The resources for sound recording and design are getting more sophisticated and cheaper every day and as a result more people are jumping into careers or hobbies in sound without formal training. In the internet age this isn’t a huge problem, because the knowledge is easily obtained, but it can be hard to know where your knowledge gaps are without an organized curriculum. For example, acoustics was one of the most interesting and useful classes for me in college and can be invaluable to setting up a studio, understanding a reverb plugin or knowing how I can protect my ears. A little sound theory can go a long way and I don’t see many film makers or field recordists talking about it.
So let’s be a part of the solution. Here are three sound theories you can apply to your recordings. (The video is marketed towards podcasting but can be equally applied to film and field recording.)
First up: the proximity effect
This is a simple but important one, especially in interview scenarios or podcasting. It states the the closer you get to the mic, the more bass response that microphone will have. This effect is a favorite among radio voice producers and rap artist because it adds some beefiness to their voice. The proximity effect can vary widely depending on the microphone you use. Omni directional microphones, for example, display very little if any proximity effect depending on the microphone’s construction (so lavalier microphones don’t have too many issues usually). It is most prevalent in dynamic microphones like the Shure SM7B, a popular vocal and voice over microphone.
Number 2: phase interference
Phase cancellation has become more known in recent years thanks to applications like noise canceling headphones. And many sound engineers take great lengths to eliminating phase cancellation (or comb filtering) in their studio. Here’s how it works: sound travels in burst of pressure known as compression waves. The point of positive or negative pressure on the wave is know as the phase of the wave. If two waves with the same or sympathetic frequencies happen simultaneously with one wave out of phase, you get cancellation.
This can be a big problem when recording more than one microphone. If you are planning on mixing multiple microphones together (again like you might see in a radio interview or podcast) phase cancellation can funny audio problems. One microphone can pick up on the positive phase while the other picks up on the negative which cancels out some of the sound for that frequency. This leads us to our third principle: the 3:1 rule.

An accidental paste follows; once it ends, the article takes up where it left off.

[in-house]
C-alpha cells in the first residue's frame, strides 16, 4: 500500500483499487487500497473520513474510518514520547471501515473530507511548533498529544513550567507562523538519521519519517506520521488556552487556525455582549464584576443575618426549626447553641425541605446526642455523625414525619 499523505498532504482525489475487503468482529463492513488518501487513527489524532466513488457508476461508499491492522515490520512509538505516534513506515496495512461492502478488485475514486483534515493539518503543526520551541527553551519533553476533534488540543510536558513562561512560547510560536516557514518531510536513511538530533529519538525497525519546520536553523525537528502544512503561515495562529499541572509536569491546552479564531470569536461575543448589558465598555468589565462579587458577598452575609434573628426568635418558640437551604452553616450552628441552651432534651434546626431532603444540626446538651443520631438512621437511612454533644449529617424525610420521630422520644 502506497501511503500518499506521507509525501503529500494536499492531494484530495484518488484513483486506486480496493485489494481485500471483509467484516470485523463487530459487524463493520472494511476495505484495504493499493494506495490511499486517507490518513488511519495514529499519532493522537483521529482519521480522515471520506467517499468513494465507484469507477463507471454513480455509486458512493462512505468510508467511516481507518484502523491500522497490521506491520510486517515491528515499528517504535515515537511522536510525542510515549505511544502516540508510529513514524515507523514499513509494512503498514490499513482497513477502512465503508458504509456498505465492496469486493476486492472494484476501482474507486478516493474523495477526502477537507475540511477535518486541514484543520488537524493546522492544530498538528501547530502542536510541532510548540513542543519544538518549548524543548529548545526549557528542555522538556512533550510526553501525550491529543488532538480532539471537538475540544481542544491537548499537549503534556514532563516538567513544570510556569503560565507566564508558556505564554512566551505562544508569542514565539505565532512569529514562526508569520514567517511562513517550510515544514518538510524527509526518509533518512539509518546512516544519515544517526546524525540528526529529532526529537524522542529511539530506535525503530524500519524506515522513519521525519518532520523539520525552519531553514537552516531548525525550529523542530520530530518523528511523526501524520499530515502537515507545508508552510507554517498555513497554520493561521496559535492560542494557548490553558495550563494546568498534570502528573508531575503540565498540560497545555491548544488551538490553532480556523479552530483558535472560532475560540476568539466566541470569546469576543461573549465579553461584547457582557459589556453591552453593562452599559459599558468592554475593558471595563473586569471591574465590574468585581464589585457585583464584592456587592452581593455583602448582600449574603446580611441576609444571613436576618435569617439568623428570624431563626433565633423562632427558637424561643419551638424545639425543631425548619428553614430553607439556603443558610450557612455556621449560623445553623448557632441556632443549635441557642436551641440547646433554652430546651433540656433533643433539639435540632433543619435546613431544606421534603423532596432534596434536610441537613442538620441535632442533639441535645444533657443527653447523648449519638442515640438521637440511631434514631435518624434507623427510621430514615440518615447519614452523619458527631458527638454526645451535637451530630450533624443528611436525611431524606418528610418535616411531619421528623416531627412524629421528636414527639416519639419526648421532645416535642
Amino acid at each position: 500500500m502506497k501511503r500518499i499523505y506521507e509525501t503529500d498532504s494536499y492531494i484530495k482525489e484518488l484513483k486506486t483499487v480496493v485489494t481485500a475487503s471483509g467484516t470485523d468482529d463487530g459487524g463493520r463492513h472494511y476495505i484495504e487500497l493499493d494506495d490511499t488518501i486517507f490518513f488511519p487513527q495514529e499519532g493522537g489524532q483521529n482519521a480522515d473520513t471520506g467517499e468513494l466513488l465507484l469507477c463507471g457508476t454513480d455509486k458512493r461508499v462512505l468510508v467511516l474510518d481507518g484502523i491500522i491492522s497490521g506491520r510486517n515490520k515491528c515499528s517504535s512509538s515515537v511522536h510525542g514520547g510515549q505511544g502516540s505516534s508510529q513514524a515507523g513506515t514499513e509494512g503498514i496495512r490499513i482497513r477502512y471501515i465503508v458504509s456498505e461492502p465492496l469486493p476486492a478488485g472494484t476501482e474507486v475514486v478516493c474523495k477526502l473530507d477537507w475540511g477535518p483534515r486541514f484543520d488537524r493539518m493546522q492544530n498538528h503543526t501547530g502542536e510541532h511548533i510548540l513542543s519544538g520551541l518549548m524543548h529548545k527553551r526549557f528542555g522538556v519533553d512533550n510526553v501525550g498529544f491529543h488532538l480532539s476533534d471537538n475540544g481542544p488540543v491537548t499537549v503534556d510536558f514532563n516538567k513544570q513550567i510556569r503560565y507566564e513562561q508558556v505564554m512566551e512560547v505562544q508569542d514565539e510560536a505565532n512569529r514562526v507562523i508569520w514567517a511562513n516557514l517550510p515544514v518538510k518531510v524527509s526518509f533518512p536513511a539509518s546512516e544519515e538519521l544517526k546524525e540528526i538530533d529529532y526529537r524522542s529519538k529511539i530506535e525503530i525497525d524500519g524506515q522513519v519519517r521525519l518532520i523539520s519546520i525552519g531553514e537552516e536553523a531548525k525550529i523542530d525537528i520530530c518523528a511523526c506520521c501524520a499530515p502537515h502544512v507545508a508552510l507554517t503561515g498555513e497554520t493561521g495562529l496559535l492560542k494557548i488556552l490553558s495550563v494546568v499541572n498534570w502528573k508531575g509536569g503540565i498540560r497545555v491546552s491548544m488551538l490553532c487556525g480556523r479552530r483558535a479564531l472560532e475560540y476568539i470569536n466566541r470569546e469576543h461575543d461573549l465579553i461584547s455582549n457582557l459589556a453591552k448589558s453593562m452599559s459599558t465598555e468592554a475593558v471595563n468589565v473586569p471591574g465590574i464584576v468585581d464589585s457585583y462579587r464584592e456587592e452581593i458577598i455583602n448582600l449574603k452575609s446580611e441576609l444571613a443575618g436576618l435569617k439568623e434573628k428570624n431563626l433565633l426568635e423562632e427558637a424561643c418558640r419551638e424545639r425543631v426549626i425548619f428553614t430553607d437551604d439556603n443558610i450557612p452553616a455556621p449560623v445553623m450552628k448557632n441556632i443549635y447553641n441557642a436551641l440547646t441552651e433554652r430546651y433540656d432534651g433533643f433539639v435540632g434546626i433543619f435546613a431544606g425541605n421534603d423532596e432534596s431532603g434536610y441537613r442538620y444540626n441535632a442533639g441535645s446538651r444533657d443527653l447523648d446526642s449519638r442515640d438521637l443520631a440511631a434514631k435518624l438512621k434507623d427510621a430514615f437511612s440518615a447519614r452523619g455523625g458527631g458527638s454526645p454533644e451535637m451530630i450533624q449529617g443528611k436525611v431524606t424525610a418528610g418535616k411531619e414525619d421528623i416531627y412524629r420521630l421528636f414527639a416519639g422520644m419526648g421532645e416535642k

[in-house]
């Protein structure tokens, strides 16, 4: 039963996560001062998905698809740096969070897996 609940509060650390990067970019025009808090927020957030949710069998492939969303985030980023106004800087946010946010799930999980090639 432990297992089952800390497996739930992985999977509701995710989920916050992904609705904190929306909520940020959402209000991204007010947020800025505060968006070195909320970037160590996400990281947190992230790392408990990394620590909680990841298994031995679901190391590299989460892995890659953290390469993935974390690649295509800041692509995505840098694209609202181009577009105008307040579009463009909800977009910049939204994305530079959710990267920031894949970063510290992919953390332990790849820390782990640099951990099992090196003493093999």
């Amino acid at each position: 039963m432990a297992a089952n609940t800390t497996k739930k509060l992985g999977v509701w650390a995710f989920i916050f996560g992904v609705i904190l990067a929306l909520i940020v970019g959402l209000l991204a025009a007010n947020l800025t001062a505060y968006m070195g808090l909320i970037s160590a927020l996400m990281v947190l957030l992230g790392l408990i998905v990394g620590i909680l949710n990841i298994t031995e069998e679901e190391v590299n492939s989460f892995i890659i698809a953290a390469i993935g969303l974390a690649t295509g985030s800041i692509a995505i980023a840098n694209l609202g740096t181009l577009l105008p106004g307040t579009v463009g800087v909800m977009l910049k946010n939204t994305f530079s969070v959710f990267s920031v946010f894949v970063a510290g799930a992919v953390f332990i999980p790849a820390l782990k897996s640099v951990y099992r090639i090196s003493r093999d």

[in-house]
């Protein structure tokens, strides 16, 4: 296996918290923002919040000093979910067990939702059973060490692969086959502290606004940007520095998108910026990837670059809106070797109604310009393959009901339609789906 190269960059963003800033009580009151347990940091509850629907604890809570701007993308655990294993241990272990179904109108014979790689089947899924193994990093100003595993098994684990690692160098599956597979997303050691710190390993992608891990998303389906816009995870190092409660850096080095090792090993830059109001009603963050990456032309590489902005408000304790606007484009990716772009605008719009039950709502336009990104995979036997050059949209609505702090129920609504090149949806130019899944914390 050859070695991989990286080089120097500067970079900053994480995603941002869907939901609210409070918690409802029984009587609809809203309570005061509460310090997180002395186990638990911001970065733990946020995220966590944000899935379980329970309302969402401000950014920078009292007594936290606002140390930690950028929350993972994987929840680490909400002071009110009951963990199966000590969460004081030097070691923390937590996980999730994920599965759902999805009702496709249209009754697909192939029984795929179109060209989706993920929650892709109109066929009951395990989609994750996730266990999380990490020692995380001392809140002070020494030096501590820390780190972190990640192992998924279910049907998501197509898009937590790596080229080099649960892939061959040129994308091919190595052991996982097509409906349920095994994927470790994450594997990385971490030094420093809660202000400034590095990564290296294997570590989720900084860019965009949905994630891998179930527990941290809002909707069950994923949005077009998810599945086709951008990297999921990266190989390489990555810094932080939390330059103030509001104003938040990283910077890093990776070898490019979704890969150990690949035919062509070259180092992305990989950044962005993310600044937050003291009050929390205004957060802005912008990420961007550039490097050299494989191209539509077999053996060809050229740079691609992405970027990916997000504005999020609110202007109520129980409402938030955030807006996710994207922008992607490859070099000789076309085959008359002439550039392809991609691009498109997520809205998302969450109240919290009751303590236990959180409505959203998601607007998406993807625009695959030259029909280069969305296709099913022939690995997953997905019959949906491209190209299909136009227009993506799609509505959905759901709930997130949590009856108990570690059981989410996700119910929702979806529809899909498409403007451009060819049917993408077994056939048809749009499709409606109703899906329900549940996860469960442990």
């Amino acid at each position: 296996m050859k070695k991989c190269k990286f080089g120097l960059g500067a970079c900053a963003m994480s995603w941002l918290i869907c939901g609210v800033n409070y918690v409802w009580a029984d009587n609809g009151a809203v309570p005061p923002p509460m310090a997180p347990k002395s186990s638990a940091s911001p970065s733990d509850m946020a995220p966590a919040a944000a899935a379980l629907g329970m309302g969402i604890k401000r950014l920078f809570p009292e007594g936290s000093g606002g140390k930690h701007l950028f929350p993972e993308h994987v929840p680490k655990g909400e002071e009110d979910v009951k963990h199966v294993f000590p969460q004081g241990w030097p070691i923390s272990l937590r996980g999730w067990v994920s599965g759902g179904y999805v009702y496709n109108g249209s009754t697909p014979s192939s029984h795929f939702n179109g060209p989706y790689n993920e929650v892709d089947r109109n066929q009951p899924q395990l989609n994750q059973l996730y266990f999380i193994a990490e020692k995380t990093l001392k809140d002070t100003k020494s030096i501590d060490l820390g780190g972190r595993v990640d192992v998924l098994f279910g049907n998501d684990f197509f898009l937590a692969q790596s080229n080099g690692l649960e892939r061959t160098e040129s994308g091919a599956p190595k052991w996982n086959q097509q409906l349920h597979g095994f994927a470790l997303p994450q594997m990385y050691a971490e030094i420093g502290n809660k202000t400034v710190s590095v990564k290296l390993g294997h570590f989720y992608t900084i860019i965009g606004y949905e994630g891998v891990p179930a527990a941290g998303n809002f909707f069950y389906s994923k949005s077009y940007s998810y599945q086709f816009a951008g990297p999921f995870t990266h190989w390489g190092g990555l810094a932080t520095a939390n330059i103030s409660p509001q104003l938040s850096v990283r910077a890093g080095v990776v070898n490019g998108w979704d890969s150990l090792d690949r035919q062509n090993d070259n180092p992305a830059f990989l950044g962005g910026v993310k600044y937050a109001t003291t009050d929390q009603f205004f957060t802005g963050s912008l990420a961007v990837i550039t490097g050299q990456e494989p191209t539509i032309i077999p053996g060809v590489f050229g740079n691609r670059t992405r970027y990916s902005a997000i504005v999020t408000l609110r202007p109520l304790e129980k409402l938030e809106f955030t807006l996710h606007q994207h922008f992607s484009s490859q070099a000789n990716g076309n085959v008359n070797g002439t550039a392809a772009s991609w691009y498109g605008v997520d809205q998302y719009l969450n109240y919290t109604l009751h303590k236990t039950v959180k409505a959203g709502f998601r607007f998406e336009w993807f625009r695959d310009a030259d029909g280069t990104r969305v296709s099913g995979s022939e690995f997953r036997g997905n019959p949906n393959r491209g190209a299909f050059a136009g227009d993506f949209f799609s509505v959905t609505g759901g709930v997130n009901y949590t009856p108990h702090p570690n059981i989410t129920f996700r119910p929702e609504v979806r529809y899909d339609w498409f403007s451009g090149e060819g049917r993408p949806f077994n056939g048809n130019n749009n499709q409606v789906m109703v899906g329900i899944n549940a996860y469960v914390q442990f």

One way to help eliminate phase issues when recording multiple microphones is to adhere to the 3:1 rule. What this rule states is that a microphone should be at least 3 times further away from another microphone as it is to its source. This rule is often used in music but rarely finds its way into field or location recording. A piano, for example might have two or more microphones to record the stereo effect of moving across the keyboard. Lower notes captured by one mic, higher notes by another. Following the 3:1 rule, if the microphone is 6 inches off the strings of the piano, the next mic should be at least 18 inches away from the first mic. This helps eliminate phase problems by significantly decreasing the volume of unwanted sounds in each microphone.
In an interview setting, this should be applied as well. If person one is 1 ft away from his/her mic, the next mic should be at least 3 feet away.
Obviously this cannot always be avoided. In these cases, using directional microphones or flipping the polarity of one mic will help, but the best solution will be to mix with only on mic on at a time. This can be easily accomplished in most DAWs with a function called strip silence. Strip silence sets a threshold of what to consider silence and then gets rid of it. This gives you a good start for your editing process and helps eliminate any phase issues you might have. If you want to see more check out the attached video.
Sound theory isn’t the most exciting, and can often be overlooked but is incredibly important in understanding how to get the best recordings possible. Take the time to learn about the physics of sound
About the author.
I’m Jimmy Hepworth and I’m not your typical, professional sound guy. I spend my work week at a job I love but has little to nothing to do with audio. But on the weekends, I break out my microphone, open up pro tools and practice making sound effects just because I like to. You see, I don’t feel like I have to follow this passion to a career to be happy and fulfilled. The safety and security of my family come first, but I can spend some time on the side doing something that I love. I’m Jimmy Hepworth, your Saturday Sound Guy.